First, the LINK is for a solid and brief review from Grognardia from 2012.
What's there to LOVE in Chapters 1 & 2 of Other Dust?
Chapter 1: Is very short and explains that most of the book is a kit.
- A quick and slick background breakdown that tells you what the book is about. (Its about Old Terra 200 years after the techno-collapse that really jacks things up.)
- There is a 2/3 page, single column for "If you're new" and the same for "If you're a veteran" and then a quick glossary. Thats all for Chapter 1.
Chapter 2: Characters, and theres a lot that I like...
- 3d6 in order (with some options to alter if you want to a little later on); Attribute mods are: +2, +1, 0, -1, -2 with the 2 tails being the extreme end:
- 18 = +2
- 14 to 17 = +1
- 8 to 13= 0
- 4 to 7 = -1
- 3 = -2
- Pick from 16 backgrounds to give the character a past, and bring some skills from that past onto the sheet. (this is a very SpyCraft and FantasyCraft style conceit that is tightly merged to the skills system. To me, the benefit is customization within a limited and flavorful framework...it lets you know what the game is about, and it gives options for skills you want before you even get to class considerations)
- 4 Classes that each have an interesting core ability. Scrounger, Slayer, Speaker, Survivor all do something the other class can't do. (another kind of "post-d20 3.x kind of mechanic)There are "prime attributes" but there's a nice little set of rules that can get you into a particular class no matter what.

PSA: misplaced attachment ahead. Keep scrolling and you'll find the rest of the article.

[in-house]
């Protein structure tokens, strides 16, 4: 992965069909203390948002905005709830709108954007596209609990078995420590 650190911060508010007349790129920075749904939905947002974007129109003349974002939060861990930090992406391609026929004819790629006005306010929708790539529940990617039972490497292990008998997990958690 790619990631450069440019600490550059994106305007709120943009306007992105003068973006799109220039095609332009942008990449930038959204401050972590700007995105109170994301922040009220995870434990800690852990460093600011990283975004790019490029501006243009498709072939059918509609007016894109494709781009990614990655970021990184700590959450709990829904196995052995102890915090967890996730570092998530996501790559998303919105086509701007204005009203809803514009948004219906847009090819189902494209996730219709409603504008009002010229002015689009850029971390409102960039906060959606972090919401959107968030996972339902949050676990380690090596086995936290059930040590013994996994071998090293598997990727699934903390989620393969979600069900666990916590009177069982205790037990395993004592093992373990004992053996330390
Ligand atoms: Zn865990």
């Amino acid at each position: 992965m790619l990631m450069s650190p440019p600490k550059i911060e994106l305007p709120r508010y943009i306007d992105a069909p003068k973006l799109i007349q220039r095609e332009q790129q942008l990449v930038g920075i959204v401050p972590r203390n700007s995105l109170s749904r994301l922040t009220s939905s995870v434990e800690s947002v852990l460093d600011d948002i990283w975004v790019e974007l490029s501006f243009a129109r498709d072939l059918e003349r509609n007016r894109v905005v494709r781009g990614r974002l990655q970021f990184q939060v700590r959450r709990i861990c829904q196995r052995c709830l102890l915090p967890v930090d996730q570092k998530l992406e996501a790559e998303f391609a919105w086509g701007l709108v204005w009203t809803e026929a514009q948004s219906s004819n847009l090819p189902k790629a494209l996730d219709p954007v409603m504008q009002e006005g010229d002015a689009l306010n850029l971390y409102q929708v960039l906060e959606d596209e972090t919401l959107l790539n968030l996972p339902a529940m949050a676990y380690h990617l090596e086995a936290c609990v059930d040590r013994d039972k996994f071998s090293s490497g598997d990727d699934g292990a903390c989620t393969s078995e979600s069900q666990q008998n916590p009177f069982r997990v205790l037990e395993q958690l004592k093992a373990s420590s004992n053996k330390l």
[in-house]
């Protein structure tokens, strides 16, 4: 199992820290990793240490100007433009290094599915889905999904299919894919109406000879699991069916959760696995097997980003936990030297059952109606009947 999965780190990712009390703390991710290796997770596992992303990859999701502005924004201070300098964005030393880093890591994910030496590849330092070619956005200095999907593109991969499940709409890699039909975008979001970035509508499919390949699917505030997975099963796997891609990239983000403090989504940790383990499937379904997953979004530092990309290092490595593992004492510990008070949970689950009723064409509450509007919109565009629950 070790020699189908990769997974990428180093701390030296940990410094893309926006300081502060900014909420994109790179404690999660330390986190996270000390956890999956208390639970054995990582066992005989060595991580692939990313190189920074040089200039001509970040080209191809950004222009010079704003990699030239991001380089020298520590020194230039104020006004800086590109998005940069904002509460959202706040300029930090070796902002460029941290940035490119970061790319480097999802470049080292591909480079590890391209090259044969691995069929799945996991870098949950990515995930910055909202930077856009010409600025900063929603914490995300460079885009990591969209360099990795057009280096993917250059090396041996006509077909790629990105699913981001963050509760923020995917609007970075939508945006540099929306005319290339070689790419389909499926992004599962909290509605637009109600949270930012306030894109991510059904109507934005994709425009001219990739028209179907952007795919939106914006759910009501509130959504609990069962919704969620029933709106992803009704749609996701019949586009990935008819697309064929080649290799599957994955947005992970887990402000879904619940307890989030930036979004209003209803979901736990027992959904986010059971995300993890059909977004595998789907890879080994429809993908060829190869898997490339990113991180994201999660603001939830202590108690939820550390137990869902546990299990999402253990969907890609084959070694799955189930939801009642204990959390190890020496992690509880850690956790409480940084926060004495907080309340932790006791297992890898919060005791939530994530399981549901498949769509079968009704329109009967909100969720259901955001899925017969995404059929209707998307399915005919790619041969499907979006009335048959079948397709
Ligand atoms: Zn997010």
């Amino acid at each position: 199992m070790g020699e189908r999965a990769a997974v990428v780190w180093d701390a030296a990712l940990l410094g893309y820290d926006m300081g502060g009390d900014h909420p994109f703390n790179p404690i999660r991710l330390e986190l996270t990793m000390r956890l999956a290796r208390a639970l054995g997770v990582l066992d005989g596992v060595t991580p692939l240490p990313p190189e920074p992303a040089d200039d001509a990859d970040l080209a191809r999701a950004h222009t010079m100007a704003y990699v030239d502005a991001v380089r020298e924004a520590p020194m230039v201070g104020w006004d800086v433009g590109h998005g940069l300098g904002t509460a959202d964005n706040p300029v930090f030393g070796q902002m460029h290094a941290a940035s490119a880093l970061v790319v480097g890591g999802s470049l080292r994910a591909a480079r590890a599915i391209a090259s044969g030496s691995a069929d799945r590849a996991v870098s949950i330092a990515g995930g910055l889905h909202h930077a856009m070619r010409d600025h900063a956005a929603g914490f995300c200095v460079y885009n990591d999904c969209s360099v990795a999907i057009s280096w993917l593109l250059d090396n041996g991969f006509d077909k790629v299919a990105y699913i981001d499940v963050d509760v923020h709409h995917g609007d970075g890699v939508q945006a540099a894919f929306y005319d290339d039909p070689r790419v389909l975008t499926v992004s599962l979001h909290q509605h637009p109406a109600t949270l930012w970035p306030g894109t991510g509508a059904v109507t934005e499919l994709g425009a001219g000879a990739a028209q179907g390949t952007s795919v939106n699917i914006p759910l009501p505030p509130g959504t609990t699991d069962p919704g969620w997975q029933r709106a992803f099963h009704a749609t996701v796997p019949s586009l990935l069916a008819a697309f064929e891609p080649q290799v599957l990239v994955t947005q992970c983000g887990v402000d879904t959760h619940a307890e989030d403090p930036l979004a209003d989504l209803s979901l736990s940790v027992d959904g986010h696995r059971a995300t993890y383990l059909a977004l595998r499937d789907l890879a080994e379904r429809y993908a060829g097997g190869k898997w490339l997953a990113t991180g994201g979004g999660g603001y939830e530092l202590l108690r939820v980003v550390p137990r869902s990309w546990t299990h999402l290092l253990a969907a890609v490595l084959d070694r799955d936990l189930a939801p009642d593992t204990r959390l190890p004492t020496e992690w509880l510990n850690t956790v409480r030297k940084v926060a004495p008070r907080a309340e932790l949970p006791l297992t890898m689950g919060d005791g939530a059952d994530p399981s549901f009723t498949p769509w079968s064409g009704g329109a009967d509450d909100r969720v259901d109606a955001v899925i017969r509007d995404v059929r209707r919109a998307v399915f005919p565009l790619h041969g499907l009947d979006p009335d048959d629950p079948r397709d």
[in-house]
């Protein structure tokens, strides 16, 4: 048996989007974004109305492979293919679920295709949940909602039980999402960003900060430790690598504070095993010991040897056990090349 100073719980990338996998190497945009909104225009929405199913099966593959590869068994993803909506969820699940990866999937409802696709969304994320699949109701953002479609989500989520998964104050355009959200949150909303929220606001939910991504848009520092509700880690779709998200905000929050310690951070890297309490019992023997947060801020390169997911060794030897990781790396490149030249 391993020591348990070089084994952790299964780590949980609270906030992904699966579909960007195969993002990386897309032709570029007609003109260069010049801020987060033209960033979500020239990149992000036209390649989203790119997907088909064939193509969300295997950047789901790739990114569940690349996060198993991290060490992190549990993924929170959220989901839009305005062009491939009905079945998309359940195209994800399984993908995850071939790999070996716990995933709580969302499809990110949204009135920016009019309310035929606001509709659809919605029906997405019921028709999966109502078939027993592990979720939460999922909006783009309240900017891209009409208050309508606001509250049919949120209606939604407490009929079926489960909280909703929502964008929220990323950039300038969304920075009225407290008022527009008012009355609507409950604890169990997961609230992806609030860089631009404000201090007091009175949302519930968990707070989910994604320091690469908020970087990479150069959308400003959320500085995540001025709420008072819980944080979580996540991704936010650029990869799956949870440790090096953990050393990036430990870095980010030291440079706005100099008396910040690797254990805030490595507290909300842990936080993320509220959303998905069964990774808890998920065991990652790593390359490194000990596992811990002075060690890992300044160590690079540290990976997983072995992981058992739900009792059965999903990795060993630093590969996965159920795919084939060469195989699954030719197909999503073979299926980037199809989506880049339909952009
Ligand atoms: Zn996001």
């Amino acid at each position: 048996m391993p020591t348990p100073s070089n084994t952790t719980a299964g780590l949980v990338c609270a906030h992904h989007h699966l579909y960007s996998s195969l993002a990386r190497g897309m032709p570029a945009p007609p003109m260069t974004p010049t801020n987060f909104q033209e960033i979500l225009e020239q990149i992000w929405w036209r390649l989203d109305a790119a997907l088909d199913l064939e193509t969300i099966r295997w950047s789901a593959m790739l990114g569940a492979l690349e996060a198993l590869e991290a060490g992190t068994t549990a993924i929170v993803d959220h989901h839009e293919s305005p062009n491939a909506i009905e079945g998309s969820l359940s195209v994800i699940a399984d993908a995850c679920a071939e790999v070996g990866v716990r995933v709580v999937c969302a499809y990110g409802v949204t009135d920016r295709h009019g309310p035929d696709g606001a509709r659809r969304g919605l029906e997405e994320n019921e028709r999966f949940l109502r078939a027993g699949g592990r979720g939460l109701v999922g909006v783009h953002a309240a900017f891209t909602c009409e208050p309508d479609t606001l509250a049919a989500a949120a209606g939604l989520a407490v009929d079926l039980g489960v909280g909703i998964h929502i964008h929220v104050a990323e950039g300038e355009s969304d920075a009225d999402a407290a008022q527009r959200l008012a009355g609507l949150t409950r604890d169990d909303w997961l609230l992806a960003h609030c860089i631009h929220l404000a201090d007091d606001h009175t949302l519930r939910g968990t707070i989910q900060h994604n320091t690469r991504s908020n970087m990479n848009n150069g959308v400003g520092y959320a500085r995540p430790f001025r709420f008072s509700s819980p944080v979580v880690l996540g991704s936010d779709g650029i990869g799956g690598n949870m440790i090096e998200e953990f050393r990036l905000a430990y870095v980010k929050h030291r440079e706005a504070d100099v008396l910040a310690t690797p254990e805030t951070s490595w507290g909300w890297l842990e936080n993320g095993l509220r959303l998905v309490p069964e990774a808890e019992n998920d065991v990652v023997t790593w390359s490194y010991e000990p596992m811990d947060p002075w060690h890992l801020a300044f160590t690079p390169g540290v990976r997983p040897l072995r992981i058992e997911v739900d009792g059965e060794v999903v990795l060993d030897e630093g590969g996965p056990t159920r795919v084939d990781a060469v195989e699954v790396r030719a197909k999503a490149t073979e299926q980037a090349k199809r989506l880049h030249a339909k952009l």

- I also am happy to note that all these classes have d6 HD with some modification based on the class. The XP charts are uniform, and the Attack Bonuses and the Saves look a bit like LotFP to me, but in a good way. If you wanted to "gritty" this up some, you'd just lower the AB and the Saves down to something from an older edition of D&D.
- Each class then picks from (or I guess you could roll) 1 of 8 different Training Packages that assign more skills or buff skill levels that were already there.
- Encumbrance is awesome and simple.
- You can carry 50% of your STR score in "ready" items
- You can also carry 100% of your STR in "stowed" items
- Mutations are a part of the game, so character generation has a table for that. BUT it also has a simple system of trading rolls on the mutation table for stat bumps, and if you trade all your rolls for stat bumps...then you're "null-strain" genetic pool means you're not subject to mutations in the game. I think that's a nice bit of "opt-in" design. It lets you take a stand on mutations as a player...which is both a taste...and tactical choice.
- No starting cash. Everyone gets some starting gear, with a few options. Then there's another slick, minimal system for random rolls on the starting gear table, or trading 2 rolls for 1 straight-out selection. You get 6 rolls, or any combination of 6 minus your picking fee. Simple descriptions of the gear tell you how many "items" of encumbrance each piece takes up.